Your time and energy are finite resources. One way to practice self-love is to start drawing a parallel between time and money. When you invest money, the goal is to get a return. It is no different with your time. Your time and energy are investments in your quality of life. You need to be smart about where you spend them, so, before you invest, ask yourself what the return is. Let’s take a look at a few examples of this in action.
Before saying, yes to an invite, ask yourself:
How do I feel after I spend time with that person? Inspired? Deflated? Energized? Depleted? Soothed? Agitated?
Before saying, applying for or accepting a new opportunity, ask yourself:
Does that goal/job/relationship align with my core values? Yes? No? Not sure?
Before taking on a risk, ask yourself:
If things do not go as planned, will I regret spending the time and energy? Yes, the effort itself is valuable to me. No, the time and energy would be wasted.
What's the benefit of asking questions like these?
The benefit of making a habit of asking these kinds of questions before you invest your time and energy is three-fold:
- 1it is foundational work for boundary-setting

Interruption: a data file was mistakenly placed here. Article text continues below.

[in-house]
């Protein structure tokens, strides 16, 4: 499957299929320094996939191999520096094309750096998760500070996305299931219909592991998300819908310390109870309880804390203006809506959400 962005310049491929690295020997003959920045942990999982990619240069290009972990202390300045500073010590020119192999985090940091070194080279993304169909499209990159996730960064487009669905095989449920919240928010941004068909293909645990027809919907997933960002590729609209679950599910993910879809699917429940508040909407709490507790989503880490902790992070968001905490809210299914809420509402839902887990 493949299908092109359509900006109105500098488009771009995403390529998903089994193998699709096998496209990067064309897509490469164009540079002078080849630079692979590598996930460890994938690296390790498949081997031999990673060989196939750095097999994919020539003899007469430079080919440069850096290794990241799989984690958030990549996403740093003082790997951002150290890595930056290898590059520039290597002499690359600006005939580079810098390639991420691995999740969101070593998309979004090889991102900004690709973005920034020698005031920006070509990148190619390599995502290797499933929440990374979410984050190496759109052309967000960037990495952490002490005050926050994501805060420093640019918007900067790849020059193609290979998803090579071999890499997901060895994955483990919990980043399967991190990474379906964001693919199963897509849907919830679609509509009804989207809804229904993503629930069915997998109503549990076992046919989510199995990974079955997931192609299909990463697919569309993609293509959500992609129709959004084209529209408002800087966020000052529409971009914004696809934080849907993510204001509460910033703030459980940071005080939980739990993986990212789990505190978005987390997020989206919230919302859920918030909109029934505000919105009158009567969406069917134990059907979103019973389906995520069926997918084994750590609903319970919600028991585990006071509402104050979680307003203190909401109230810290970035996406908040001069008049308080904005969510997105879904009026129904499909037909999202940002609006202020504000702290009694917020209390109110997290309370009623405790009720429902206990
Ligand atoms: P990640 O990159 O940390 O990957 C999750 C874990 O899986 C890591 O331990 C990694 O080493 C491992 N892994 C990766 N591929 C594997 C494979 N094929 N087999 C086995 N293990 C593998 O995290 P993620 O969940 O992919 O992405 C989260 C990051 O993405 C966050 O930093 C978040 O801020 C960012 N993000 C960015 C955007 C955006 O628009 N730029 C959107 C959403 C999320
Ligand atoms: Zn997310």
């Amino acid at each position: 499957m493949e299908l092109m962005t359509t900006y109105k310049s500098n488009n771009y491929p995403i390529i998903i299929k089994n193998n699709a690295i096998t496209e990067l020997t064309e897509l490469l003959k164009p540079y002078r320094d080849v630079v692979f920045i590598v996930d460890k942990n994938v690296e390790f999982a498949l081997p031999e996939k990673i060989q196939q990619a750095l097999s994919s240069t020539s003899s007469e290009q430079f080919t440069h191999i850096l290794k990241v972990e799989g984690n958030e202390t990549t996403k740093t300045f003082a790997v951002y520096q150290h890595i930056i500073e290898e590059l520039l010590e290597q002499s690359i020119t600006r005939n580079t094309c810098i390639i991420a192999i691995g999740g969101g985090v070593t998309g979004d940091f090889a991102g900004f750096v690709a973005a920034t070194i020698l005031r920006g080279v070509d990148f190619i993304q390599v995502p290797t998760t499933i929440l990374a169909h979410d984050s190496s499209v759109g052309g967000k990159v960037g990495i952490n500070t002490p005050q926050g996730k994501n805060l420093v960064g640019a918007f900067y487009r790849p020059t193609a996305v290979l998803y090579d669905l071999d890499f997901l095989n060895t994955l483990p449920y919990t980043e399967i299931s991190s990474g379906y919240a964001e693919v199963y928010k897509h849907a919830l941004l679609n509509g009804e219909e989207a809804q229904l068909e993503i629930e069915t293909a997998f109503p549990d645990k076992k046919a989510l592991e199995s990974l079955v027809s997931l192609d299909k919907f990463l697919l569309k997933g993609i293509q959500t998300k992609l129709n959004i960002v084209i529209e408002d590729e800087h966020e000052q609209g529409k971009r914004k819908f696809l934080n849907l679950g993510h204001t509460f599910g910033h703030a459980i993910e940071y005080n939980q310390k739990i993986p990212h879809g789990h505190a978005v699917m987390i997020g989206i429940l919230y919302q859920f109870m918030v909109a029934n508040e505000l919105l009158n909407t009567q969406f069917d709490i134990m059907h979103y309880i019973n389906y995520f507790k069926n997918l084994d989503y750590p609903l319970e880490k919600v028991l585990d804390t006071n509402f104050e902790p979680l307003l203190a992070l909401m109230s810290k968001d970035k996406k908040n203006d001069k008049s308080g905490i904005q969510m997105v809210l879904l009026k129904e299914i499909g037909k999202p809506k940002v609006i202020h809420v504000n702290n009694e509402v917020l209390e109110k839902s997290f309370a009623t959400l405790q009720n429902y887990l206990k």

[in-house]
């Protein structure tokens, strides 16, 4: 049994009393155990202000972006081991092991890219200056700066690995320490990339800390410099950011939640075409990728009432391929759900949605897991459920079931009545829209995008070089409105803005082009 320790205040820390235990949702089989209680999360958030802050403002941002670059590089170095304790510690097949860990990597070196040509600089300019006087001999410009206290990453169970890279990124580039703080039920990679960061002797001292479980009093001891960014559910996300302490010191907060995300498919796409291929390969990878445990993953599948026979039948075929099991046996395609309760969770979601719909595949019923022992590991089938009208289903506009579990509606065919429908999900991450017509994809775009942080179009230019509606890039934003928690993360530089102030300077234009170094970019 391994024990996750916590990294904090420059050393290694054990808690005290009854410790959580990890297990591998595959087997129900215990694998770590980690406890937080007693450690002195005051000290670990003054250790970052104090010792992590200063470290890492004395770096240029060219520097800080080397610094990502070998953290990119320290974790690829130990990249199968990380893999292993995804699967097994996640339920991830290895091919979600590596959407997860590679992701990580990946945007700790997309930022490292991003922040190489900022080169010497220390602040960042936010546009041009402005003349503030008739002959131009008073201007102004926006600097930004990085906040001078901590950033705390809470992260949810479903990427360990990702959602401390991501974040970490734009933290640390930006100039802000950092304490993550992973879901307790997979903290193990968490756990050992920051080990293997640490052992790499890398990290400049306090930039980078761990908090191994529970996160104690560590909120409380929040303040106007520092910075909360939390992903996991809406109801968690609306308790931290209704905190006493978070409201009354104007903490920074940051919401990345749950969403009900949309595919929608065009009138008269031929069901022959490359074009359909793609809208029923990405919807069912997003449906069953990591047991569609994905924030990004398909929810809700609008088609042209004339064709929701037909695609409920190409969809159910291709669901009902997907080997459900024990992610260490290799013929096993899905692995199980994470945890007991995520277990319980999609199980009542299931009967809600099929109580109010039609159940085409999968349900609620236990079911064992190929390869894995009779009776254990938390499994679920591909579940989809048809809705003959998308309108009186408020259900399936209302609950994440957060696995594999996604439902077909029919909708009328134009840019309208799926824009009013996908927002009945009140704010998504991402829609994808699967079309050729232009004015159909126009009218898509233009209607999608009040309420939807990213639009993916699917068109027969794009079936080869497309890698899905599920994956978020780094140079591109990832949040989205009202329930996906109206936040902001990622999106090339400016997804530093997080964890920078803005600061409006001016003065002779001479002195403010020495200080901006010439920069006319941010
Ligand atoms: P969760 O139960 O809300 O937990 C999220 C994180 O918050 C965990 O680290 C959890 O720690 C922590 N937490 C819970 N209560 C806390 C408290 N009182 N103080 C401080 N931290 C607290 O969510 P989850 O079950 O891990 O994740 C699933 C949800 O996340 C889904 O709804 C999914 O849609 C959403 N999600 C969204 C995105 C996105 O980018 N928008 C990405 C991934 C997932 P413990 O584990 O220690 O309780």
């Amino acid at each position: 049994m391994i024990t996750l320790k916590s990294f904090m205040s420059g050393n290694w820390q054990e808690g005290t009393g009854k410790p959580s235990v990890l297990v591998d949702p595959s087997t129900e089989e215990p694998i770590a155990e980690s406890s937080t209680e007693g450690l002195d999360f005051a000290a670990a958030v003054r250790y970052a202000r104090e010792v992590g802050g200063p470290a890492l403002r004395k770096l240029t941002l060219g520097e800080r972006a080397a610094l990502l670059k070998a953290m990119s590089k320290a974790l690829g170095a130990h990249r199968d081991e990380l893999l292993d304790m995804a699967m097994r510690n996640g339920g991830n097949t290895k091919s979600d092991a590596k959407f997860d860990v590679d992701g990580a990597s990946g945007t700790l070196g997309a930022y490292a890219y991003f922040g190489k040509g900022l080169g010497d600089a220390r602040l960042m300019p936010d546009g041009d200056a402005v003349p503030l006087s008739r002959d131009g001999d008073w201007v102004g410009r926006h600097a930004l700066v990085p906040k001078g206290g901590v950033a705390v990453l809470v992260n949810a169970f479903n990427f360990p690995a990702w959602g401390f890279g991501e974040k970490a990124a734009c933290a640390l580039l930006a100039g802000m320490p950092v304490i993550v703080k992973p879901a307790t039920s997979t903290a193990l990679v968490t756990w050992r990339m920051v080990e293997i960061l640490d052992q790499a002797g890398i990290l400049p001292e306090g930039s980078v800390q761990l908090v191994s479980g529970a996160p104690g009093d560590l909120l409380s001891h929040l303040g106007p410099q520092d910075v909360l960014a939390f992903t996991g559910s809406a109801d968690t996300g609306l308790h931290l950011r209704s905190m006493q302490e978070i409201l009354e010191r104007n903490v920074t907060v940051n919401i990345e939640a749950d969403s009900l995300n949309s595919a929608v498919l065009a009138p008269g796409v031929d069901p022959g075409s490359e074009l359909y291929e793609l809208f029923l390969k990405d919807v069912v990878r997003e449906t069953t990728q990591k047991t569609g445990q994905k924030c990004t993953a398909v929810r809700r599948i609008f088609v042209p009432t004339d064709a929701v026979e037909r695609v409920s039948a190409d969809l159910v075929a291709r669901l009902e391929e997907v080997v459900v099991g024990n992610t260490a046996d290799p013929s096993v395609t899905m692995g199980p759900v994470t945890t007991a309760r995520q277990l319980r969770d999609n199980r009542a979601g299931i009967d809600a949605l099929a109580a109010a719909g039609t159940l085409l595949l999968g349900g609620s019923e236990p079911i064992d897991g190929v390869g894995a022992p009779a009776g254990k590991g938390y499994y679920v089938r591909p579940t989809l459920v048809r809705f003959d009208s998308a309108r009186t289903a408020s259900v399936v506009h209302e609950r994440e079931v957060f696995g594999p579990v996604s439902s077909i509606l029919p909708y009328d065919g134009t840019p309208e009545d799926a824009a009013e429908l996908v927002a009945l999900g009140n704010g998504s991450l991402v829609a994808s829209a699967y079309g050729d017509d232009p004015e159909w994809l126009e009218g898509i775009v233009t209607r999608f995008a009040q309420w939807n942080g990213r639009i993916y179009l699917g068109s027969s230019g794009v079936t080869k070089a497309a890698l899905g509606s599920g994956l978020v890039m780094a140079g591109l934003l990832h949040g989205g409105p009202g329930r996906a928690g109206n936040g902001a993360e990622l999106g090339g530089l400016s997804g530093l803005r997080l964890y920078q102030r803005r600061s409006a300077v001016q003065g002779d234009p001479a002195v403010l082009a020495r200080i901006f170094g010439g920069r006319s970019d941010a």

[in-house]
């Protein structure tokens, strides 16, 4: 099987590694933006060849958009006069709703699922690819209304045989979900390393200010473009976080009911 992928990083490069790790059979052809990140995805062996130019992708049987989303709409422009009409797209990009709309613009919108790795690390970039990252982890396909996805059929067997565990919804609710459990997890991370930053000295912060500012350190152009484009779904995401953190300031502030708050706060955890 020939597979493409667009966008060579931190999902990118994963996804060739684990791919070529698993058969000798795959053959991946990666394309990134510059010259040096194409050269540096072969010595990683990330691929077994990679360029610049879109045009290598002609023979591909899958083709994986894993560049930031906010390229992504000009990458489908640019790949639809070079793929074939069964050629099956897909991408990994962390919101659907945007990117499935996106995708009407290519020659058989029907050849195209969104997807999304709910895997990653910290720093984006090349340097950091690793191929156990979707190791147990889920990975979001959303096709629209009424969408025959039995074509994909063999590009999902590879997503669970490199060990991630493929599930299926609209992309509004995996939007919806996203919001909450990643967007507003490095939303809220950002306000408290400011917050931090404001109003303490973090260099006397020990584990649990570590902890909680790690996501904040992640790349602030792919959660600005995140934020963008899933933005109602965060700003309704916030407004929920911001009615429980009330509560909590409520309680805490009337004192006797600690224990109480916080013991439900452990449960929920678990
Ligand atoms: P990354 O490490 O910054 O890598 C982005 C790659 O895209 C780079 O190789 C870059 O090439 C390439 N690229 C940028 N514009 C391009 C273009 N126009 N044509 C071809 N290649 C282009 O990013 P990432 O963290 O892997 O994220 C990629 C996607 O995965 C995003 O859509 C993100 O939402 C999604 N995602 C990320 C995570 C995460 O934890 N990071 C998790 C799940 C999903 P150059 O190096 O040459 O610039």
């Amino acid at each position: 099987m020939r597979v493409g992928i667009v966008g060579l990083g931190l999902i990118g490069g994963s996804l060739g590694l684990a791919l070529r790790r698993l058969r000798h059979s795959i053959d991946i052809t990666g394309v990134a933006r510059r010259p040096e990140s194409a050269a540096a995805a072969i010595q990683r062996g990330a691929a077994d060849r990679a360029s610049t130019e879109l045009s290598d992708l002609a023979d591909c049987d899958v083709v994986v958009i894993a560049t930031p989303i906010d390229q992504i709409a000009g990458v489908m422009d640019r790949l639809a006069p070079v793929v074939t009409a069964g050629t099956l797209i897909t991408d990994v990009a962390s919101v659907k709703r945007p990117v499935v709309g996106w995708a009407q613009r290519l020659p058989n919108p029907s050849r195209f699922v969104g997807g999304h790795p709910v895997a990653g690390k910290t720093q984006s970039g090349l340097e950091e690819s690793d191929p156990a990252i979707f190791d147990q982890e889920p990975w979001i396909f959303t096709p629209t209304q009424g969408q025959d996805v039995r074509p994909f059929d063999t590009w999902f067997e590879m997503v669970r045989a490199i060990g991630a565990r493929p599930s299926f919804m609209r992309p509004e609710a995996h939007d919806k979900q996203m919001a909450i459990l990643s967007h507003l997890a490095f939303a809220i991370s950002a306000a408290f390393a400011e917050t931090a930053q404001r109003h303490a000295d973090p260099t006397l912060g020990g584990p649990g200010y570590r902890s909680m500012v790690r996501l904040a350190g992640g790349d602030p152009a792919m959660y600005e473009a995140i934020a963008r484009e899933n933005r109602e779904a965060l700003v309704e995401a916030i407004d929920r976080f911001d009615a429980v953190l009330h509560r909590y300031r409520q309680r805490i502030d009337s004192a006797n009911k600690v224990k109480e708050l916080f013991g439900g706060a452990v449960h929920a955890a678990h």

- 2it will help you clear any confusion between self-esteem from other-esteem, which is something we talk about at-length in other posts
- 3it will help you make more confident decisions that align with your well-being, happiness and personal development
If you are not sure of what your core values are, we’ve written a post that can help with that.
Habit No. 2: Create a new – supportive and loving – environment
It is easy to stick to a new habit when your environment supports that habit. A few small, but effective environmental changes that can support onboarding a new habit include:
3 types of “environment” elements that can impact your ability to self-love
There are three areas of your environment that you should consider making changes to if you are serious about self-love. They are:
The people that you hang out with are a dynamic part of your environment. Surround yourself with people who care for your well-being and love you just as you are. For extra credit, seek out new relationships with more kind, happy, loving people.
Your physical living space can support your self-love efforts. A good goal is to make your living space equal parts soothing and inspiring. To do this, keep it clean and clutter-free and add pieces of art that inspire you. You don’t have to overhaul your entire place; start with your bedroom or even a small bathroom.
What you have can reflect who you are – or not. Keep the things that bring you joy and donate what does not.
Habit No. 3: Extend yourself more trust, i.e., try new things.
Best-selling author Lissa Rankin, captures the essence and benefit of this “extend yourself more trust” habit well:
We are all equipped with an intuition that is potent, trustworthy, and impeccably attuned to our true path. Whether you use it or not is up to you.
Recognizing the value of your intuition as a guide for good decision-making and happiness-building and using it is a deep act of self-love. It tells your inner voice, “I’m listening.” And, by acting on your intuition, you are telling yourself, “I trust you.”